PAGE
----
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Unilateral Trade Liberalization as Leadership in Trade Negotiations

Author

Listed:
  • Rodney D. Ludema

    (Georgetown University)

  • Daniel E. Coates

    (U.S. General Accounting Office)

Abstract

This paper constructs a model of bilateral trade negotiations in the presence of political risk to demonstrate that unilateral trade liberalization may be an optimal policy for a large country. The political risk takes the form of domestic opposition to trade agreements. Unilateral liberalization performs a risk-sharing function: when agreement implementation is blocked, the resulting tariffs are inefficient; a unilateral tariff reduction partially eliminates this inefficiency, but at a cost to the terms of trade of the liberalizing country. The quid pro quo comes in the form of more favorable terms for this country in any agreement that ends up being successful. The unilateral tariff reduction also diminishes the likelihood that a bilateral agreement is blocked, by reducing the incentive of domestic political interests to oppose it. We demonstrate the possibility of an inverse relationship between a country's monopoly power in trade and its optimal unilateral tariff.

Suggested Citation

  • Rodney D. Ludema & Daniel E. Coates, 1998. "Unilateral Trade Liberalization as Leadership in Trade Negotiations," International Trade 9802002, University Library of Munich, Germany.
  • Handle: RePEc:wpa:wuwpit:9802002
    Note: Type of Document - MS Word; prepared on IBM PC; to print on HP; pages: 41 ; figures: included. Thanks are due to Robert Baldwin, Jagdish Bhagwati, Robert Feenstra, Jonas Fisher, Andreas Hornstein, Robert Staiger, Ian Wooton, participants of the NBER Conference on International Trade Rules and Institutions, and participants of the 13th Annual Conference on International Trade, University of Western Ontario. Views expressed here do not reflect those of the U.S. General Accounting Office. All errors are ours alone.
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    References listed on IDEAS

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    1. Grossman, Gene M & Helpman, Elhanan, 1994. "Protection for Sale," American Economic Review, American Economic Association, vol. 84(4), pages 833-850, September.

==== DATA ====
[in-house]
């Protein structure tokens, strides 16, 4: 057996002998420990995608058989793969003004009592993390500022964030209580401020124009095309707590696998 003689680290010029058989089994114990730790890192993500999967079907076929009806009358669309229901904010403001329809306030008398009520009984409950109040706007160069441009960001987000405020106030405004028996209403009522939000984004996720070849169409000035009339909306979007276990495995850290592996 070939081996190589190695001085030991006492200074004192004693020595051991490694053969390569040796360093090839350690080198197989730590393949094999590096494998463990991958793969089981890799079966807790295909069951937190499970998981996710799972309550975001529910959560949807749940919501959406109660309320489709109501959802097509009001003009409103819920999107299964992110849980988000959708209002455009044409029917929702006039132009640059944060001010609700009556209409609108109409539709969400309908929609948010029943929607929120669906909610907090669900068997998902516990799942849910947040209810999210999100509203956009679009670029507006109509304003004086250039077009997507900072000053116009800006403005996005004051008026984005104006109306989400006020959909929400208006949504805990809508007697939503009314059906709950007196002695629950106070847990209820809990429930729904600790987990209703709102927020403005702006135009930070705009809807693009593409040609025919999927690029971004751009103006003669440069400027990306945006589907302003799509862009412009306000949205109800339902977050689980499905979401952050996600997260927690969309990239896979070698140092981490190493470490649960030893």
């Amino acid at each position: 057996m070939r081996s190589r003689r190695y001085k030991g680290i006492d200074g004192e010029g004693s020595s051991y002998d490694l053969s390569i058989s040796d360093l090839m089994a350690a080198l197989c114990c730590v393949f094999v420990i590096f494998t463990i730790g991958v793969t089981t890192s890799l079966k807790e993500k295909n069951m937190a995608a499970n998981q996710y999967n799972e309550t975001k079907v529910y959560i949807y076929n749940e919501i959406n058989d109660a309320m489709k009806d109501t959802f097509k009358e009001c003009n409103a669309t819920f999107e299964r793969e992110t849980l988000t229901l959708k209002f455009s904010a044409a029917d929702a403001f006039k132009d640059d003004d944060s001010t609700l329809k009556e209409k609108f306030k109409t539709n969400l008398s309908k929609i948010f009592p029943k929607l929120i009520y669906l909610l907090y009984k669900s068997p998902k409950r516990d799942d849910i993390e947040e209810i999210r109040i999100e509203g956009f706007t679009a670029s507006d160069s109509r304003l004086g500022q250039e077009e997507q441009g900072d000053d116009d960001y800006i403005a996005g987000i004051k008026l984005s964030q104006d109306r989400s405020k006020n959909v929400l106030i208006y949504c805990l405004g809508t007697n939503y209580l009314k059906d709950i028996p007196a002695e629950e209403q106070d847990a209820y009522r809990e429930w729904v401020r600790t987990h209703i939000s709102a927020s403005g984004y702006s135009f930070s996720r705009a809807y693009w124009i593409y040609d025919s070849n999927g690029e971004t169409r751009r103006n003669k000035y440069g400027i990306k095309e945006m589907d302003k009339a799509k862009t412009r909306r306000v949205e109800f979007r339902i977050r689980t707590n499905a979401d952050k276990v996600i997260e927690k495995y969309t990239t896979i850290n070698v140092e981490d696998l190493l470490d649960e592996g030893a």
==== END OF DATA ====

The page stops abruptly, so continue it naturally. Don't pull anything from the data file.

2. Mussa, Michael, 1978. "Dynamic Adjustment in the Heckscher-Ohlin-Samuelson Model," Journal of Political Economy, University of Chicago Press, vol. 86(5), pages 775-791, October.
    3. Drew Fudenberg & David K. Levine, 2008. "Reputation And Equilibrium Selection In Games With A Patient Player," World Scientific Book Chapters,in: A Long-Run Collaboration On Long-Run Games, chapter 7, pages 123-142 World Scientific Publishing Co. Pte. Ltd..
    4. Irwin, Douglas A, 1988. "Welfare Effects of British Free Trade: Debate and Evidence from the 1840s," Journal of Political Economy, University of Chicago Press, vol. 96(6), pages 1142-1164, December.
    5. Magee,Stephen P. & Brock,William A. & Young,Leslie, 1989. "Black Hole Tariffs and Endogenous Policy Theory," Cambridge Books, Cambridge University Press, number 9780521377003, October.
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    7. Baldwin, Richard, 1987. "Politically realistic objective functions and trade policy PROFs and tariffs," Economics Letters, Elsevier, vol. 24(3), pages 287-290.
    8. Putnam, Robert D., 1988. "Diplomacy and domestic politics: the logic of two-level games," International Organization, Cambridge University Press, vol. 42(03), pages 427-460, June.
    9. de Melo, Jaime & Montenegro, Claudio & Panagariya, Arvind, 1992. "Regional integration, old and new," Policy Research Working Paper Series 985, The World Bank.
    10. Yarbrough, Beth V & Yarbrough, Robert M, 1985. "Free Trade, Hegemony, and the Theory of Agency," Kyklos, Wiley Blackwell, vol. 38(3), pages 348-364.
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    Citations

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    Cited by:

    1. Pravin Krishna & Devashish Mitra, 2003. "Reciprocated Unilateralism in Trade Policy: An Interest-Group Approach," NBER Working Papers 9631, National Bureau of Economic Research, Inc.
    2. Coates, Daniel E. & Ludema, Rodney D., 2001. "A theory of trade policy leadership," Journal of Development Economics, Elsevier, vol. 65(1), pages 1-29, June.

    More about this item

    JEL classification:

    • F1 - International Economics - - Trade
    • F2 - International Economics - - International Factor Movements and International Business

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